Next Tuesday is the 18th Safer Internet Day, a day which calls upon all stakeholders to join together to make the internet a safer and better place for all and especially for children and young people. At the very least, Safer Internet Day is a good hook on which to hang staff training and awareness. Some may go further and run a host of activities throughout the week.
In the UK, the Safer Internet Centre focusses on internet safety for children and young people providing a range of resources and information for people aged from 3 to 19. At the younger end of the spectrum, Smartie the Penguin gets a new tablet and runs into all sorts of bother, whilst at the older end, the emphasis is on handling inappropriate behaviour such as sexting. A common theme across all of these resources is cyberbullying. But the internet presents risks for people of all ages, young, old and those in between – both in the workplace and private lives. Identity theft, online shopping fraud, phishing-style attacks, etc. etc. have the potential to affect all of us; employers, employees, and private individuals.
A week or so ago the French Data Protection Authority, the CNIL announced that it had fined a data controller and its data processor €150,000 and €75,000 respectively for inadequate security measures which left users of their online market place susceptible to personal data breaches through credential stuffing attacks – attacks when a malicious person uses lists of login credentials from previous attacks to access other websites. This type of attack relies on the fact that website users often use the same password and username on different online services. Users of the Chrome browser may have seen alerts popping up advising them that a particular user name and password combination is known in the public domain and available to attackers. In credential stuffing attacks, the attacker uses computer programs to attempt multiple login requests across various sites for all the user name and password combinations on a particular list. The message from the CNIL is clear – that controllers and processors are responsible for recognising this risk and mitigating against such attacks through multi-factor authentication for example when a website won’t accept a user name and password without another form of authentication such as an SMS code, a QR code reader or a YubiKey.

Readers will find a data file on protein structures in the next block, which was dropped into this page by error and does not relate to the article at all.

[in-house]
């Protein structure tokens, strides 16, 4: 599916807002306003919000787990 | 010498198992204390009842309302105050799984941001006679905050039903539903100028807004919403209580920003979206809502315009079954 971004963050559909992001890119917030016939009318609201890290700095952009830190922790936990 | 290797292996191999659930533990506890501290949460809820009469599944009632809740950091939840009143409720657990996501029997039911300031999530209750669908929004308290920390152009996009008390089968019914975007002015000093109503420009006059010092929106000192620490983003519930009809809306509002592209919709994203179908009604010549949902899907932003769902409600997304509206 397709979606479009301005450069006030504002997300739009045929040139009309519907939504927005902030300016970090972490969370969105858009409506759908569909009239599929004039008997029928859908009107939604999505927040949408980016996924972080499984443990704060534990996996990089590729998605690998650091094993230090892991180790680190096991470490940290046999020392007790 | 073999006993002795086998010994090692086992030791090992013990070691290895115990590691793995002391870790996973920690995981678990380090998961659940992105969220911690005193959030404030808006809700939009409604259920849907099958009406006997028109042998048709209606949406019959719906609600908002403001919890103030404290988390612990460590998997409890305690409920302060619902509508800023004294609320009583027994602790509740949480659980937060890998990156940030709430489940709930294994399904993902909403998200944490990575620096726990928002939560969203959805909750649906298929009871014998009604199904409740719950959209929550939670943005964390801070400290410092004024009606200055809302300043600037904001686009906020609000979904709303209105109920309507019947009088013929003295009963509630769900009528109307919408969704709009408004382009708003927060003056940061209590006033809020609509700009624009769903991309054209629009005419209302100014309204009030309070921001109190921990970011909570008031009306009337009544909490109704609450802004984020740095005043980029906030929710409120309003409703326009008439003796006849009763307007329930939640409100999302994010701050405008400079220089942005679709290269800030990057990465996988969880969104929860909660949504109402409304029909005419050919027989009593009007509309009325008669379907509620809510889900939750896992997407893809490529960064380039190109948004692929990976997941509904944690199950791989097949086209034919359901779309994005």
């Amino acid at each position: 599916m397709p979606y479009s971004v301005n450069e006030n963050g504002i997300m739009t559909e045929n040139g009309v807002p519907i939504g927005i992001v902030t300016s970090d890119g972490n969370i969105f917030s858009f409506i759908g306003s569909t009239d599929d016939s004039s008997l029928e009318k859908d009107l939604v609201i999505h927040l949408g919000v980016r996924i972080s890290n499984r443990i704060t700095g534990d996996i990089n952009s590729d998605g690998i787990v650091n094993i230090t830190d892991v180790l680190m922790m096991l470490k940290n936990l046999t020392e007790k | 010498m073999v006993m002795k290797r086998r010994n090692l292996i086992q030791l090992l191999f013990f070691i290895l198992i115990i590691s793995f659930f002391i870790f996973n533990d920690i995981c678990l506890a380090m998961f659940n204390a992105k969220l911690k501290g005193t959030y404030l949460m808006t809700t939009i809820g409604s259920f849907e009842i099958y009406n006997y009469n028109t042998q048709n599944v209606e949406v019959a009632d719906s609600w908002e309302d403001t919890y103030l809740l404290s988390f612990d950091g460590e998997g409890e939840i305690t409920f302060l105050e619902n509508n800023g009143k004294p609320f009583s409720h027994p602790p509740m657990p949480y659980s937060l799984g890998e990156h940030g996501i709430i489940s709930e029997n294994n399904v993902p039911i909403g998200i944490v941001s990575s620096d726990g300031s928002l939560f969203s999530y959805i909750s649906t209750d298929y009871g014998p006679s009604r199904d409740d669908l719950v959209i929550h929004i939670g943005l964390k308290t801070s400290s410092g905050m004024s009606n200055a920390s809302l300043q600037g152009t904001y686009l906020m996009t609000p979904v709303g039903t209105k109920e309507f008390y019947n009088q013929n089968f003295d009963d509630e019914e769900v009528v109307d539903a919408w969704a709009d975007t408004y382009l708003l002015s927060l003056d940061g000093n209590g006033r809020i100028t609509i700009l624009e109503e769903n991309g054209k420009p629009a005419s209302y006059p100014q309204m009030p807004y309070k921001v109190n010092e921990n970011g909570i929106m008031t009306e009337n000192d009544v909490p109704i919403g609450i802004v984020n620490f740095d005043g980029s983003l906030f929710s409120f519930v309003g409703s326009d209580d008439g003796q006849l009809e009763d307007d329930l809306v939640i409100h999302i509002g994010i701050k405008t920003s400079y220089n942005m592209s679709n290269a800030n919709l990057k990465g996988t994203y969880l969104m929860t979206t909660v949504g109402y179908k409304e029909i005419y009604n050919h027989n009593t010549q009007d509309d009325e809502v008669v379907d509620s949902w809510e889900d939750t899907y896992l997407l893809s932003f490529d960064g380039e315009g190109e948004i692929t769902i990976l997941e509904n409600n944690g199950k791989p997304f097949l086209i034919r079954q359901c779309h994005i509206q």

The Outsourced DPO remains staggered by the number of websites and online platforms that have terribly basic access controls. Even platforms we’ve been reviewing in the PrivacyTech space have no email verification on sign-up and flaky-looking front-end security.
So, on Safer Internet Day, it would be useful to carve out some time to take stock of internet security risks for both staff and customers and to set in place a plan of action to upgrade anything that is not state-of-the-art.
In the recording above we discuss Safer Internet Day and how to promote the safe and positive use of digital technology within our organisations.
Philip Brining – Director (DPP), Oliver Rear – Support Desk Consultant and David Holmes – Senior Data Protection Consultant join together to discuss some of the topical issues in our first Lunchtime Takeaway Session of the month.
If you would like to join us on future sessions and tune-in live, contact [email protected]
For more information on Safer Internet Day visit https://www.saferinternetday.org/